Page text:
“Resurrection of the Ordinary”: Marilynne Robinson, Housekeeping

So the wind that billowed her sheets announced to her the resurrection of the ordinary.

I was actually tempted to take my title and epigraph, not from Housekeeping, but from Middlemarch:  “It is painful to be told that anything is very fine and not be able to feel that it is fine — something like being blind, while people talk of the sky.” Because the awkward truth is that while throughout my reading of Housekeeping I could tell that it is very fine, I could not feel that about it at all: for whatever reason (“It must be my own dullness,” as Dorothea says), though I was struck again and again by the beauty or resonance of a moment or a sentence in the novel, as a whole it left me unmoved, disengaged.

The title I did choose for the post reflects what I took to be one of the novel’s central impulses, one that becomes increasingly explicit towards the end as the rhetoric rises (and becomes more overtly religious). The story and its people are so odd, though, that I am not entirely convinced that they and their lives count as “ordinary,” or as “fragments of the quotidian,” to use another of Robinson’s nice phrases. The novel is more a study in eccentricity–though perhaps to see it that way is to be too much like Lucille, the sister who strives for normalcy, who sacrifices family for order and conventionality. Maybe in trying to read it as a novel about the grace to be found in the everyday I was making a category mistake, thinking it belonged with, say, Kent Haruf’s Benediction rather than with … what?

That I thought Housekeeping was meticulously and often beautifully written became (and here I flaunt my own eccentricity, I suppose) an annoyance rather than a compensation. It felt too written, too self-conscious, and fell (I thought) into portentousness, rather than profundity, in its epigrammatic perfection: “Perhaps memory is the seat not only of prophecy but of miracle as well”; “To crave and to have are as like as a thing and its shadow”; “By some bleak alchemy what had been mere unbeing becomes death when life is mingled with it.” Wise? or just oracular?

The house, the lake, the bridge: I glimpsed their symbolic potency, but they did not converge for me into a thrilling whole. I felt the tragedy of Ruthie’s losses, and the truth of Sylvie’s argument that Ruthie “should be sad,” and that therefore they should stay together, not be “helped” by separation: “There is no other help. Ruthie and I have trouble enough with the ones we’ve already lost.” I was never there with them in the moment, though. I was reading the wrong book, I think, looking for something that was simply not what Robinson was offering me. My disappointment–my loss, perhaps.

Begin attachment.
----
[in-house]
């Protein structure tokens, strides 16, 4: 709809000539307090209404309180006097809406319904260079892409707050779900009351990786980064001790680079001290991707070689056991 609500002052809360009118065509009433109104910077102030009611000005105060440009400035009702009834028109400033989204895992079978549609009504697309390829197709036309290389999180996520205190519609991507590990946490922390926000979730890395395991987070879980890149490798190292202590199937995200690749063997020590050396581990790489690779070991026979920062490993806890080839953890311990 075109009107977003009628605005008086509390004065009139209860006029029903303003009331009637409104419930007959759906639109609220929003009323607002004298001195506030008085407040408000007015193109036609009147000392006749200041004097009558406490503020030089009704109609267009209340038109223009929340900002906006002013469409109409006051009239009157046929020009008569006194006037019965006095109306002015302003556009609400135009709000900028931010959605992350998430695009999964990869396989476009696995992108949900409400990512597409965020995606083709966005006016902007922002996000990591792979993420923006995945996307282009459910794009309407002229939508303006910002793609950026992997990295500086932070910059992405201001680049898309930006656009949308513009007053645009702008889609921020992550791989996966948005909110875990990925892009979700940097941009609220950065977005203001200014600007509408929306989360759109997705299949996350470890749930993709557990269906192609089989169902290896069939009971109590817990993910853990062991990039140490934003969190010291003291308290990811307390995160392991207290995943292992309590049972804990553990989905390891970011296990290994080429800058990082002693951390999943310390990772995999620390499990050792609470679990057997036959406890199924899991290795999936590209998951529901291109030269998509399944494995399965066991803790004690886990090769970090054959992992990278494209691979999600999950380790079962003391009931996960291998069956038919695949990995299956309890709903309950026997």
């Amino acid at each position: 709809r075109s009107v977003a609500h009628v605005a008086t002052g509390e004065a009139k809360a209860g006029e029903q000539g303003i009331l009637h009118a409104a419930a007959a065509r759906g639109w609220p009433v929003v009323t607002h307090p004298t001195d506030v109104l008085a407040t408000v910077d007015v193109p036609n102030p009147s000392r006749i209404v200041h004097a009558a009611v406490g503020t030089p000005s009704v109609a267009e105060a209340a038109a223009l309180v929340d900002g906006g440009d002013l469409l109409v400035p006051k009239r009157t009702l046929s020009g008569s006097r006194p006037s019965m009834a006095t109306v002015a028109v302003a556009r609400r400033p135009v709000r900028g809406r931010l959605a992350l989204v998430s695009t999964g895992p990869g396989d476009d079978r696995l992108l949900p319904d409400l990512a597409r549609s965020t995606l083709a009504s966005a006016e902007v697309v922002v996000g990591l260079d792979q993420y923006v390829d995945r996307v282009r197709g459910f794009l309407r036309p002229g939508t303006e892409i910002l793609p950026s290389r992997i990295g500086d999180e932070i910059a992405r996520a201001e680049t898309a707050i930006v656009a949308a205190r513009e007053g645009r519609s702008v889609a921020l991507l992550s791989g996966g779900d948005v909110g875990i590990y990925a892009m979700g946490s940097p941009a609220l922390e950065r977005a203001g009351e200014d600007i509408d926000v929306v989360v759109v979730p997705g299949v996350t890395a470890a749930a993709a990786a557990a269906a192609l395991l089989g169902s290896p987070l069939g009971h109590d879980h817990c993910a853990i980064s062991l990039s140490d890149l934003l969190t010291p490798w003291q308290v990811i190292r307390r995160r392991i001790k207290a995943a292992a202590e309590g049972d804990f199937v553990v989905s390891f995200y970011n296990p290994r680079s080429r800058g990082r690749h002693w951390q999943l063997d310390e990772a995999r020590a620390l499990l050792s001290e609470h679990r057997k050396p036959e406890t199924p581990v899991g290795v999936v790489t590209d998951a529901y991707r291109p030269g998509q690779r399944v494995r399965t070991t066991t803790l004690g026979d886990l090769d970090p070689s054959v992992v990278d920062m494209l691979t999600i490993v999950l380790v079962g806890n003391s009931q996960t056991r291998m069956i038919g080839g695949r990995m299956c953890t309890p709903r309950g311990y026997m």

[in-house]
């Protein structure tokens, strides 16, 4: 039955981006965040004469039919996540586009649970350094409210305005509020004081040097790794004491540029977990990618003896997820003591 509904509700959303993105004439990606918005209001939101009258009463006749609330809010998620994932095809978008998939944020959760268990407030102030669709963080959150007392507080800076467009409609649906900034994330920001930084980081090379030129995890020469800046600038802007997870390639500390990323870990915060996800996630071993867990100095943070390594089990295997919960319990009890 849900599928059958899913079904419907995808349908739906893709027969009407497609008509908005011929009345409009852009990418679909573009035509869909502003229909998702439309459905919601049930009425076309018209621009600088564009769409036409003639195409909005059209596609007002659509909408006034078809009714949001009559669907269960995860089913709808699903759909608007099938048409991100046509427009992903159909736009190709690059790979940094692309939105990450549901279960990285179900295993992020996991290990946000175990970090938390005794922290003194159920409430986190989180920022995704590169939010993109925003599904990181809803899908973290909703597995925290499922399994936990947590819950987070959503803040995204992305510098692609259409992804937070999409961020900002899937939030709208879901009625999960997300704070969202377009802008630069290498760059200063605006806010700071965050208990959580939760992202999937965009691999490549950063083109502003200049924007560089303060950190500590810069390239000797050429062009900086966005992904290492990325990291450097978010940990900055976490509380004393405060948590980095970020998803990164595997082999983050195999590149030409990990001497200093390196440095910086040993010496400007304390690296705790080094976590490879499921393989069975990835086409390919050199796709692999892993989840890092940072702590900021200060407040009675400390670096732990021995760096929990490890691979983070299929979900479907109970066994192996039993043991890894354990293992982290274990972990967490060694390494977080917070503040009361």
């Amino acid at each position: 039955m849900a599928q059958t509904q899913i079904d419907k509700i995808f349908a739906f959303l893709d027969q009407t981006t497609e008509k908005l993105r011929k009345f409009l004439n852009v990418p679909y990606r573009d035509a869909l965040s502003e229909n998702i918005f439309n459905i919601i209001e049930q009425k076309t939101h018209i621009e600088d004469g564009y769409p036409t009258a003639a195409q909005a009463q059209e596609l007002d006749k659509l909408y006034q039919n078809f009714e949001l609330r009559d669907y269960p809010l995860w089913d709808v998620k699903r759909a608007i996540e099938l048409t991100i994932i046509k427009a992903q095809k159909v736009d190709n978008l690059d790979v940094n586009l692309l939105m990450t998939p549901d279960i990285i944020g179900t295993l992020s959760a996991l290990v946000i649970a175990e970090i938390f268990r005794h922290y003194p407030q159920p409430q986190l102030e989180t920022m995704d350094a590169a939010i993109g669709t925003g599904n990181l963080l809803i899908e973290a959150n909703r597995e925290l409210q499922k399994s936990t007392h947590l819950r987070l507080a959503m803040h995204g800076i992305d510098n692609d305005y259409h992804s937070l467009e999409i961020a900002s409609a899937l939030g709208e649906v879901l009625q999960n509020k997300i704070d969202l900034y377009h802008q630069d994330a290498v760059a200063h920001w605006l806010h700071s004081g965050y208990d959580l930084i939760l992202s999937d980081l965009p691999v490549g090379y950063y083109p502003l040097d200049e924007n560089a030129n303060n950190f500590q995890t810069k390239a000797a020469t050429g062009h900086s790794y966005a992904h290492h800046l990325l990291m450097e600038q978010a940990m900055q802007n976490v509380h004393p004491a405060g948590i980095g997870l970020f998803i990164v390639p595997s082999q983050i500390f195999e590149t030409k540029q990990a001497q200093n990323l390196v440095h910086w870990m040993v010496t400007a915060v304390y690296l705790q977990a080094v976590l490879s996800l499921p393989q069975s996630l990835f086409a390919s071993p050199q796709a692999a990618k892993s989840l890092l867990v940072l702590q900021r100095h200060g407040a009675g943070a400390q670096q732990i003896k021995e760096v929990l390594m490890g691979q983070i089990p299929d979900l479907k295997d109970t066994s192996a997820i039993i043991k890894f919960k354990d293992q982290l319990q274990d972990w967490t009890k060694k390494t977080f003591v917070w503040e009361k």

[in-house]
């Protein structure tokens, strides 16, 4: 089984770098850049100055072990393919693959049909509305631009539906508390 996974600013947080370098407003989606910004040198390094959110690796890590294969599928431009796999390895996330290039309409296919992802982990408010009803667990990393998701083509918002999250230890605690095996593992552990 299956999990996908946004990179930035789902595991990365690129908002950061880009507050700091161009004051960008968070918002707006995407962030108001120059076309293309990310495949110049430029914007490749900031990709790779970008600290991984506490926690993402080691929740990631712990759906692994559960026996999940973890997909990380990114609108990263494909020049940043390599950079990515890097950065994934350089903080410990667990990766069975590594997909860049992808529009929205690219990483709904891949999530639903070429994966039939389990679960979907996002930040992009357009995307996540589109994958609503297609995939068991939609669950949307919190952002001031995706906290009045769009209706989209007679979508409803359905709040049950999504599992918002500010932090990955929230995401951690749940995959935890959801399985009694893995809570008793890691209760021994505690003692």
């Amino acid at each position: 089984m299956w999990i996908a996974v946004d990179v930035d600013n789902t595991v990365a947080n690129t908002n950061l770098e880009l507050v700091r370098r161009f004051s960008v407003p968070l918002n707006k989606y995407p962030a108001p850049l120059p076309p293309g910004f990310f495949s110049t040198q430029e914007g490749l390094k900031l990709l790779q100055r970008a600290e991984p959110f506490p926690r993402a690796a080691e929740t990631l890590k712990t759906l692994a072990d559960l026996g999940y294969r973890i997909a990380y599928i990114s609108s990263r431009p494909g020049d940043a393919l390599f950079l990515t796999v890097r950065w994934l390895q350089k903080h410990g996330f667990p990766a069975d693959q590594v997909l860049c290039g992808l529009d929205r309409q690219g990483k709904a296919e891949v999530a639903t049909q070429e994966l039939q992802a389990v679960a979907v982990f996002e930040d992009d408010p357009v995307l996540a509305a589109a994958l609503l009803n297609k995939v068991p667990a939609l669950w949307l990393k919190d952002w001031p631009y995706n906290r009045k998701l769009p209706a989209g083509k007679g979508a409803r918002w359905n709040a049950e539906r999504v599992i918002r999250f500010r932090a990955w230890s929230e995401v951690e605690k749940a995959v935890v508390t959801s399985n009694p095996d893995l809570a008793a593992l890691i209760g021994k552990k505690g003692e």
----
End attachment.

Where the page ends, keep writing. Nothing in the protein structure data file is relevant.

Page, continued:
7 thoughts on ““Resurrection of the Ordinary”: Marilynne Robinson, Housekeeping

  1. nicole November 7, 2017 / 3:09 pm

    Not sure I can help you appreciate it more, but this was pretty much my experience of Housekeeping as well (and Robinson more generally). Oracular, rather than wise.

  2. banff1972 November 7, 2017 / 3:40 pm

    I appreciate this post because I gave up on this novel a couple of pages into it. (Too carefully written, and too studiously kooky or eccentric, as you put it, in a way I associate with a lot of recent-ish American fiction.) But I know this book is a lodestar for many, so I’ve always felt bad about my response. And now I don’t!

    (Oracular not wise: very good!)

  3. buriedinprint November 7, 2017 / 4:37 pm

    Although I remember finding the situation quite striking, I don’t remember a strong emotional response to the characters either. I do, however, enjoy the author in interview; but, I’ve never felt compelled to read more than the first few sentences of her later novels either. I’m still waiting for the…right mood?

  4. Jeanne November 7, 2017 / 5:27 pm

    I read Housekeeping soon after it was published, in 1980, when I was twenty years old, and I had a very strong emotional response to the characters. I haven’t reread it for a long time, but remember the feeling. It was an age when I wanted to escape from my previous life, to leave the outgrown pieces of it behind me.

  5. Rohan Maitzen November 7, 2017 / 5:43 pm

    What a relief to find other trusted readers who also fumbled this one! One reason I had such high expectations is that I thought Gilead was lovely, but I read it quite a long time ago: I wonder if she changed, or if I’ve changed.

    Jeanne, I can see how that would be a good time to connect with the characters. I think they are going to linger with me, too, for all my complaints: I wasn’t expecting Ruthie to stay with Sylvie and I liked their “transient” life (I thought somehow she would be able to write the novel only after having been “rescued” — though now that I think about that I wonder how we are supposed to imagine her as both the character and the narrator — because she’s a reader all along, I guess).

  6. Jenny November 12, 2017 / 1:01 am

    Have you read the other novels in the trilogy besides Gilead? I adore them, especially Lila, but they are quite different from Housekeeping.

    I don’t find her style mannered or oracular; I do find it wise. But I think it gets simpler as it goes on. Try Lila and see what you think.

    • Rohan Maitzen November 12, 2017 / 1:16 pm

      I haven’t read the other ones in the Gilead series but would like to, because I thought Gilead was so good (and wise).

Leave a Reply

Fill in your details below or click an icon to log in:

WordPress.com Logo

You are commenting using your WordPress.com account. Log Out /  Change )

Twitter picture

You are commenting using your Twitter account. Log Out /  Change )

Facebook photo

You are commenting using your Facebook account. Log Out /  Change )

Connecting to %s

This site uses Akismet to reduce spam. Learn how your comment data is processed.